In the short-run, sentiment matters as much if not more than fundamentals. In the long run, it is fundamentals that win out.
The push and pull between sentiment and fundamentals drives many investors to make emotionally charged decisions that sabotage portfolio performance.
Stocks can climb higher slowly over a period of years and then crash suddenly, wiping out years of gains. Take the NYSE Composite Index as an example, because–let’s face it–the S&P is no longer representative of a broad portfolio of stocks.
From year-end 2012 through February 12, 2020 (7+ years), the NYSE composite gained 7.2% annually. From February 12 to March 23 of this year, the index fell 38%. Seven-plus years of gains were wiped out over the course of a few weeks.
The same can happen in reverse. UPS is a stock we follow and invest in for clients. Over the last five years, UPS shares have lagged the broader market. See our chart below.
Wall Street wasn’t happy that UPS was investing so much into its business to meet rising demand. Rising demand always seemed like a good problem to have in our view. And we were happy to sit patiently earning a 3% dividend yield that was rising 5.7% per year. A 3% yield with 5.7% growth gets you to almost 9% in one of America’s big blue chips.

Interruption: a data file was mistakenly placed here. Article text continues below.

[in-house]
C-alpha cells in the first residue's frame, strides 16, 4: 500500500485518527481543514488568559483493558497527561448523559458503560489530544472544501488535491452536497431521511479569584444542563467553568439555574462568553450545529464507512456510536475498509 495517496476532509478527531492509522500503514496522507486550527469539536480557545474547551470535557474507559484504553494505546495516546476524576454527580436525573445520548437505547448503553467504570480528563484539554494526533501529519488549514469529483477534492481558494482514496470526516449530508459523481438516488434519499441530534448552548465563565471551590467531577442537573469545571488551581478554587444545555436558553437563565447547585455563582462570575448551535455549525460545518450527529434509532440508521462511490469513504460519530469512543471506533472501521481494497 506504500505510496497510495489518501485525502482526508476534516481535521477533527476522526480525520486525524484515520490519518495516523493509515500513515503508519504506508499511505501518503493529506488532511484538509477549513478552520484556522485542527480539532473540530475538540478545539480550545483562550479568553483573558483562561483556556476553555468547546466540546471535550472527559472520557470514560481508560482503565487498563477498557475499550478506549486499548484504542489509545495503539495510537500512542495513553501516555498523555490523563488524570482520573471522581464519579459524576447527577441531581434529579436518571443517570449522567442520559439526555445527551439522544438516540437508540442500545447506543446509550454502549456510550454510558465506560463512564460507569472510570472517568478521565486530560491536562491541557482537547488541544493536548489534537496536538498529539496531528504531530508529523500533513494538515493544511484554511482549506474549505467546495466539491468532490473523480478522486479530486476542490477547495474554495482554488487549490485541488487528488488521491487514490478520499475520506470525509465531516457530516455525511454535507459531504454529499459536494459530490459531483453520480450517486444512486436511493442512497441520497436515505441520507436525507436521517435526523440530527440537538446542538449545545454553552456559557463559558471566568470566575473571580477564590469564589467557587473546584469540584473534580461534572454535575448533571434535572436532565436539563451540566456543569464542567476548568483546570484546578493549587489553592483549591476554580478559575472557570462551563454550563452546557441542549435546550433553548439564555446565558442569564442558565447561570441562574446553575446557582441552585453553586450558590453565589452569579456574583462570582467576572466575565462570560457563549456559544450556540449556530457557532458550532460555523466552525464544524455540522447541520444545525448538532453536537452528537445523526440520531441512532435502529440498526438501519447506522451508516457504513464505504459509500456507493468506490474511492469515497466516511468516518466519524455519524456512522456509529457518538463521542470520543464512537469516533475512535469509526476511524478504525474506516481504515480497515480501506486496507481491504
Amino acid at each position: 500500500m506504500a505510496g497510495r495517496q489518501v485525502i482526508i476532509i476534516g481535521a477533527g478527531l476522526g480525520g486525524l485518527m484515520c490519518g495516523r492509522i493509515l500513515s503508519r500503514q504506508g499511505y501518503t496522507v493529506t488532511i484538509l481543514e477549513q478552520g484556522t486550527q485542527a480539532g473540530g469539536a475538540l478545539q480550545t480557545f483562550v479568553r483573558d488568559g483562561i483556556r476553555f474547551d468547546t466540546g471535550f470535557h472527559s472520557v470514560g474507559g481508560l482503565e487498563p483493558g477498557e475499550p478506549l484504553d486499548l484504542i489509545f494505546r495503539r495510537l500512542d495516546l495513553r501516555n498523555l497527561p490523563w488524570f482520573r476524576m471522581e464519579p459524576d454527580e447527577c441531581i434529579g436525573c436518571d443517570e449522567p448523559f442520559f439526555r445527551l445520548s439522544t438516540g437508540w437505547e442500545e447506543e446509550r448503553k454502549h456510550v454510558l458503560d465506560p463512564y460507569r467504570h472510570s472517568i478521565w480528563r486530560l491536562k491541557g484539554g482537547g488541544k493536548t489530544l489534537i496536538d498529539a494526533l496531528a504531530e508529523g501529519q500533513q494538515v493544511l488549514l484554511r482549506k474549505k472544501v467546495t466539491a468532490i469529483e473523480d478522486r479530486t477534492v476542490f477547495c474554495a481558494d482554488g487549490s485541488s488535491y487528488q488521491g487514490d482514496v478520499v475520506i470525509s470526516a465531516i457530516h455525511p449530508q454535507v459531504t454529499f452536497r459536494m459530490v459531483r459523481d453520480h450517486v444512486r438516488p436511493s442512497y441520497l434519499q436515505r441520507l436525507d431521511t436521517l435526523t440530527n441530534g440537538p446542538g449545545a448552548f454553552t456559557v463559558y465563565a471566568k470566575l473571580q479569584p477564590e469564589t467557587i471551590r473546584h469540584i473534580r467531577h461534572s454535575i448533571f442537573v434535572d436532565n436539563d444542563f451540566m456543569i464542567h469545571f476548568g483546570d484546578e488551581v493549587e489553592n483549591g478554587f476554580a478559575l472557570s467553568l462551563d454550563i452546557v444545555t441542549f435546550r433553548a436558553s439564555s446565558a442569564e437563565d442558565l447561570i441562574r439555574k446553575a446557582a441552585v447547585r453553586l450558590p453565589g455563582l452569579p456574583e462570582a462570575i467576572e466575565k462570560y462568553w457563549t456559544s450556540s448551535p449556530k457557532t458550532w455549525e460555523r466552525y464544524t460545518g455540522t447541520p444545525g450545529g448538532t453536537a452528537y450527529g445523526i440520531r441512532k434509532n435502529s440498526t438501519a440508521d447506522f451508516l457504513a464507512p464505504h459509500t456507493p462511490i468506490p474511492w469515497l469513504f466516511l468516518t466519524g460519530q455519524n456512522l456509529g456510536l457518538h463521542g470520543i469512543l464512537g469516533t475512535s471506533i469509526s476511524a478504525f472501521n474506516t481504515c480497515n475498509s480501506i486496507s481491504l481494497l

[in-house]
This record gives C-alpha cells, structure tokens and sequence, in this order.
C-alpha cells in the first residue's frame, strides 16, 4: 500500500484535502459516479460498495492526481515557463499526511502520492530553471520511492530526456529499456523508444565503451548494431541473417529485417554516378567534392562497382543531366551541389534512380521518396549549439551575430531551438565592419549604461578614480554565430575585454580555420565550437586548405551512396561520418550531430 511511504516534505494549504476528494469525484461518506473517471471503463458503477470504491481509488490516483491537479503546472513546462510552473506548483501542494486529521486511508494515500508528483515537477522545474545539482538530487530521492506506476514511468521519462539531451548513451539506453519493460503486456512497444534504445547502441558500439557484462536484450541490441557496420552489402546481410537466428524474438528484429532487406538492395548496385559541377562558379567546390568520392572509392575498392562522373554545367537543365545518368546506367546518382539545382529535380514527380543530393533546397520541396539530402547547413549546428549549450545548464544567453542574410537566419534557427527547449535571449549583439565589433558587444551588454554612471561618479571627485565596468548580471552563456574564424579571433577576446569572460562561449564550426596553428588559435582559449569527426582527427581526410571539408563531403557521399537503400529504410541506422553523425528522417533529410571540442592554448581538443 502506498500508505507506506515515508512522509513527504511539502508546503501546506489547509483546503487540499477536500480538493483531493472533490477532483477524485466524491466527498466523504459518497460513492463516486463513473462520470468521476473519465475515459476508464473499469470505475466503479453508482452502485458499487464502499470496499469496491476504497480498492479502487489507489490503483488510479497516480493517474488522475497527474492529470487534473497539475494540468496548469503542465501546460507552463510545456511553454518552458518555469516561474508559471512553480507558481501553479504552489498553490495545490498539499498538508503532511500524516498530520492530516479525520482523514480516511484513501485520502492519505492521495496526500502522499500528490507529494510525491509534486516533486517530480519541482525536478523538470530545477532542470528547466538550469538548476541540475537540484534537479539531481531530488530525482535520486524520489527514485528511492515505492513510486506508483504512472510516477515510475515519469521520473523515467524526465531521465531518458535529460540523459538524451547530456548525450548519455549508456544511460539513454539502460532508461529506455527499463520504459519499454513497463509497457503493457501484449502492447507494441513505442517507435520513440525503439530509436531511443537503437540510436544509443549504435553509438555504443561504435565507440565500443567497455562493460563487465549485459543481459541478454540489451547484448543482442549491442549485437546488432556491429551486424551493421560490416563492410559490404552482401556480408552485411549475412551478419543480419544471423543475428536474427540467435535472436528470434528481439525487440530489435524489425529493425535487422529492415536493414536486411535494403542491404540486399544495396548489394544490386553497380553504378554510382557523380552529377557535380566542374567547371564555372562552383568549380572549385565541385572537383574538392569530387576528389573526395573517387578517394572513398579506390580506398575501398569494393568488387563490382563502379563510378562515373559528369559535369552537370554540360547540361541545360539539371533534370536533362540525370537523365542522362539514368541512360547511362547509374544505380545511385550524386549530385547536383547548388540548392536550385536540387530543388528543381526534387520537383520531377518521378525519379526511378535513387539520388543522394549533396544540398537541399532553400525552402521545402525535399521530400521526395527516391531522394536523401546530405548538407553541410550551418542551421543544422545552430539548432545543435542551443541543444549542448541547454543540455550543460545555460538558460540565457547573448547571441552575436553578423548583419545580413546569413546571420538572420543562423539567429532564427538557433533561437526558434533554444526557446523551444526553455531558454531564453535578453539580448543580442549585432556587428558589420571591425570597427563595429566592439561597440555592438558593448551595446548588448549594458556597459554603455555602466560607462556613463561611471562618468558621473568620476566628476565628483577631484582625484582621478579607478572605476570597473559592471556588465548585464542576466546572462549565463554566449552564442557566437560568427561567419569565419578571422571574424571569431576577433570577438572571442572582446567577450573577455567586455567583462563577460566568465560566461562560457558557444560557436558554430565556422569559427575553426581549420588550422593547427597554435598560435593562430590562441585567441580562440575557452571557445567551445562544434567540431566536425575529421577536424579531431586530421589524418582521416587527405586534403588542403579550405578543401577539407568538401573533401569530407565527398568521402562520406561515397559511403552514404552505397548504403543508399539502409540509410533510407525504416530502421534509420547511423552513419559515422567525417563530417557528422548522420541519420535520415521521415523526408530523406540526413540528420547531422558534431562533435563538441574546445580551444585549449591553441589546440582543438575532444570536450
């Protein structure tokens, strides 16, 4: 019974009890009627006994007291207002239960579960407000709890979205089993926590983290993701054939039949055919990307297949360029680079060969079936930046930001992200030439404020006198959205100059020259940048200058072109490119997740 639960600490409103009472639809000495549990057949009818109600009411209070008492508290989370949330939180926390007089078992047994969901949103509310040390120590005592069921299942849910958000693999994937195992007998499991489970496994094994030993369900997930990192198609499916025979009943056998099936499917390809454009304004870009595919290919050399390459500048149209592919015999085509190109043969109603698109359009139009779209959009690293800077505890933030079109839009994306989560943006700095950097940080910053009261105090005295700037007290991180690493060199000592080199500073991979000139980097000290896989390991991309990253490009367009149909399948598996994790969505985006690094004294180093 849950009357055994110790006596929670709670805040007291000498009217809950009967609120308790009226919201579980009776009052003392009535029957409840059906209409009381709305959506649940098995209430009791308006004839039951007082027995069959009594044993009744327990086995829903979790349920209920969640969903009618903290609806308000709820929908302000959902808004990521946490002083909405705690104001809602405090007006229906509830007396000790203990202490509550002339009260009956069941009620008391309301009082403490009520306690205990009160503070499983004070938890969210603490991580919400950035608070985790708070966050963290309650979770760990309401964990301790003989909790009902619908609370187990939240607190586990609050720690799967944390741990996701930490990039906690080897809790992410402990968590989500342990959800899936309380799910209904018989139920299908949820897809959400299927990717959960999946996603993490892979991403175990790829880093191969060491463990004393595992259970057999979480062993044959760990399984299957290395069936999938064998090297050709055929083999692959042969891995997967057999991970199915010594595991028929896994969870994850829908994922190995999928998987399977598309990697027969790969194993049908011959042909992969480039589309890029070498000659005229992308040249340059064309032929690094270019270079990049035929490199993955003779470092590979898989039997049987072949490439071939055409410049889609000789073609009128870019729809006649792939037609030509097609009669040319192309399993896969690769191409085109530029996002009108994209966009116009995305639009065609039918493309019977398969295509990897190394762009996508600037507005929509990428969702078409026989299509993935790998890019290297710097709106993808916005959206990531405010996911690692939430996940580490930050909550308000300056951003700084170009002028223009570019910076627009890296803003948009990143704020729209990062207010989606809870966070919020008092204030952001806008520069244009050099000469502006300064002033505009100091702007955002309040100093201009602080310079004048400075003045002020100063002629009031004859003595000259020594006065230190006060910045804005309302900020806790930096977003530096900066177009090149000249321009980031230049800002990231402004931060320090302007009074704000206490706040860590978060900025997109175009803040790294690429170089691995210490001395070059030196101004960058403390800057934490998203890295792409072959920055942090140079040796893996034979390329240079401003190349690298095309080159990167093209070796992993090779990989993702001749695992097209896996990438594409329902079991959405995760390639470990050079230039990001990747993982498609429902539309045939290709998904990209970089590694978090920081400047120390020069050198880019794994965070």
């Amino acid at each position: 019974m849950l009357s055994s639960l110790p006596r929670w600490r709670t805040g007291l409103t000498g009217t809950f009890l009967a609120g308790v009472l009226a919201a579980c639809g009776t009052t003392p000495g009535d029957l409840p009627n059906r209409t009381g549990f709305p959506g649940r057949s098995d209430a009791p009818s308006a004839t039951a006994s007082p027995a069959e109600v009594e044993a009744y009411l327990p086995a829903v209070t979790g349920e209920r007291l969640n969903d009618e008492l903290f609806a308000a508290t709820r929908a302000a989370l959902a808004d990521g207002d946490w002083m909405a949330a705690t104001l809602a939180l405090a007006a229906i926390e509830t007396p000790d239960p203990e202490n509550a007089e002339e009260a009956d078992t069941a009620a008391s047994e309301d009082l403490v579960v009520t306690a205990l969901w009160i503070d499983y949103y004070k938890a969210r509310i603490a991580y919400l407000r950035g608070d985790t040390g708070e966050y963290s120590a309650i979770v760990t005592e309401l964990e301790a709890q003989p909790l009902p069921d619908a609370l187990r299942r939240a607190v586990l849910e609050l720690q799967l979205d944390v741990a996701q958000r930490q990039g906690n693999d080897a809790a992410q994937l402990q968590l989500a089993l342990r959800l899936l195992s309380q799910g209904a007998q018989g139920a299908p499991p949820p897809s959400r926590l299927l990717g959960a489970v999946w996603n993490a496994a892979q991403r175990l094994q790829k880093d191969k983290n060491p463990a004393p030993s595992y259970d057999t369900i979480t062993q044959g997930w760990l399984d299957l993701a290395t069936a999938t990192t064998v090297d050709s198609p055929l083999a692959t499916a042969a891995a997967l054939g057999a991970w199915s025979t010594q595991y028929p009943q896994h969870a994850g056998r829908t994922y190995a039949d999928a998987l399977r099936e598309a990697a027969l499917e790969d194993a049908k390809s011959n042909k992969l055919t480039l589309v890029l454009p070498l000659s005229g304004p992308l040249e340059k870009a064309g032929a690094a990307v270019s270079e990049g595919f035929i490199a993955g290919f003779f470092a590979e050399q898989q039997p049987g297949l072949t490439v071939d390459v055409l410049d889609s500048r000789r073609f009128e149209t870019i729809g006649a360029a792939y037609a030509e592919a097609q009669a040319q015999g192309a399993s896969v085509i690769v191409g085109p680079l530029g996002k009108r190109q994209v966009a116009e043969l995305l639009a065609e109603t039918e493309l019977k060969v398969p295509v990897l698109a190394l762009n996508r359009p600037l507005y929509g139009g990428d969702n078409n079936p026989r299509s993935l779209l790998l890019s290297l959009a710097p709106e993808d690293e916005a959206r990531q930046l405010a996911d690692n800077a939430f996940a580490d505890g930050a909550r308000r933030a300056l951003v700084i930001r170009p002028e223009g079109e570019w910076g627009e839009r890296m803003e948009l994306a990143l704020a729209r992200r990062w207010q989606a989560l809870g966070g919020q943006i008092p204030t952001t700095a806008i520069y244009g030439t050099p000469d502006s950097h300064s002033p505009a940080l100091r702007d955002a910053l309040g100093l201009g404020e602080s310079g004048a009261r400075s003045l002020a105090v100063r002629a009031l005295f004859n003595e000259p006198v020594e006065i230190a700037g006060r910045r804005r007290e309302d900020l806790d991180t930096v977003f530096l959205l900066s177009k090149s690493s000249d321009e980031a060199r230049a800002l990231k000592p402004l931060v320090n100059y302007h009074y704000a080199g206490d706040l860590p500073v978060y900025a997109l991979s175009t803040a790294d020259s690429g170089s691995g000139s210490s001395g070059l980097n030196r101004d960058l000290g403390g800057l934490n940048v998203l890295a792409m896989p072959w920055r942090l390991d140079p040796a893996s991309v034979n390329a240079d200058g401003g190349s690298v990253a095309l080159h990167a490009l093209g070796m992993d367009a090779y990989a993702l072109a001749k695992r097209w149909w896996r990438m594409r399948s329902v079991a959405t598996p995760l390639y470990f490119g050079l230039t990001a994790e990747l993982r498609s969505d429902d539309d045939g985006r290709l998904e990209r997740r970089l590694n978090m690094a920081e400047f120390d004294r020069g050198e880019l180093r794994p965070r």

What’s wrong with that?
Nothing, it turns out, but for the better part of five years UPS shares languished. Then suddenly, in May, UPS shares caught fire. E-commerce demand has soared because of COVID and UPS is passing higher costs onto customers.
Wall Street loves that idea.
Since mid-May, UPS shares are up better than 70%. As you can see in the chart above, the stock is now ahead of the industrials sector and the tech-laden S&P 500 since year-end 2015.
The actionable advice here is to invest with patience. Stocks that languish can suddenly rebound when sentiment shifts, and stocks that never seem to quit can suddenly crash.